It is therefore ears of fiber optic that Mussini makes grow in his artificial field; he creates a nature that, starting from the memory of real nature, develops itself utilizing the same materials and codes of electronic technology with which man is by now used to cohabiting and communicating. For the artist, machines become mediators of artistic action whereas “the computer, subject/object of a reciprocal exchange among several natures, of an osmosis among artifices, in a combinatorial game of poetics, metaphors and sensorial solutions that combine light, sound and color, becomes the possible tool of a contemporary making of poetry.”

 

To scan the movement of this technological nature, that which Marcello Pecchioli defines as “diffracted, fast, binary, indissoluble time,” time governed by electronics and  informatics; Mussini’s modules “are capable of evoking once again that slightly feverish excitation that is created in contact with technology, that petulance which technological devices carry in themselves… Mussini succeeds in transforming all that into a vital, poetic charge, bending the electronic modularity of chromatic and acoustic tasks that his devices, machines and boxes carry out with skill and with splendid esprit de corps, as in a sort of very tight-knit electronic college, and bringing to the surface that poetic vehemence that we will have never suspected of being able to see at work in electronic objects.” In this original portrait of Pecchioli, the solid group of ears of Come un soffio di vento (Like a Breath of Wind) is well represented, but the interpretation anticipates the effects found in the more well-developed project of 1995, Giardino cablato (Cabled Garden).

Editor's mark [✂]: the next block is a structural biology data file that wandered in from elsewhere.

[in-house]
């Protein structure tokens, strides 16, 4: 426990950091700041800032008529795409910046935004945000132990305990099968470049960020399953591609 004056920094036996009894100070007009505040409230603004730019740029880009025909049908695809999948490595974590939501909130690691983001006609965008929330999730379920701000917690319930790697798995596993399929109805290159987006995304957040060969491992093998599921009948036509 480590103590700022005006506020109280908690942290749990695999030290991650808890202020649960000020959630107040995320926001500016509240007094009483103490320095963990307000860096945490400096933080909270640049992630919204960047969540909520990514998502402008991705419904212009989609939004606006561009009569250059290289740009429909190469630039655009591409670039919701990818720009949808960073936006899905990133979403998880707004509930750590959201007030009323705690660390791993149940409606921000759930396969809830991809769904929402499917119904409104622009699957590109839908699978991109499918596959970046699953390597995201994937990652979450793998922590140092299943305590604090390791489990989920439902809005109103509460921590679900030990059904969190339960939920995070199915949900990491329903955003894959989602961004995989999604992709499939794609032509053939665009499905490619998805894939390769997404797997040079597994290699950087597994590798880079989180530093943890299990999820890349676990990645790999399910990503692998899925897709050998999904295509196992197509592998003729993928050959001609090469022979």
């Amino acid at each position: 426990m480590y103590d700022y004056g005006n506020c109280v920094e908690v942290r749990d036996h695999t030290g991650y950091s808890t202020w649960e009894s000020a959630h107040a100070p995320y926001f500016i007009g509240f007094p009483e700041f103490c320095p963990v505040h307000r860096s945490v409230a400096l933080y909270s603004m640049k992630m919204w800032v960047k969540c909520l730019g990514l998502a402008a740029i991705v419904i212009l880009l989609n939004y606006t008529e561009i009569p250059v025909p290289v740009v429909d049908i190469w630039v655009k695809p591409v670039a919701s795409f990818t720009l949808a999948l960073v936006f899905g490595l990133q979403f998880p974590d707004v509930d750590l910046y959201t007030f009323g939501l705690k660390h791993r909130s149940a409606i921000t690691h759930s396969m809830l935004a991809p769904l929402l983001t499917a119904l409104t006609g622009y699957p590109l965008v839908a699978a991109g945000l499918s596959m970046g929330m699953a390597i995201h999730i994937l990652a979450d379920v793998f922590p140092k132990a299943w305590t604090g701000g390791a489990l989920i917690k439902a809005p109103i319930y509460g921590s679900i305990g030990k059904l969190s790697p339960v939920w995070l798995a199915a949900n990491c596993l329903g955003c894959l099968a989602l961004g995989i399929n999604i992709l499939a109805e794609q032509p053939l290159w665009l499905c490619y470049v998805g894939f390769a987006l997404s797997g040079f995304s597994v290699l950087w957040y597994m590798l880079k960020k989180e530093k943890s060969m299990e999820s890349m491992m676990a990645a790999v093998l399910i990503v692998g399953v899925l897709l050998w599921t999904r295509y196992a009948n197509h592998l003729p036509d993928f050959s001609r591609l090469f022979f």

Come un soffio di vento, 1995
alluminio, fibre ottiche_size 8
cm 300 x 500 x 150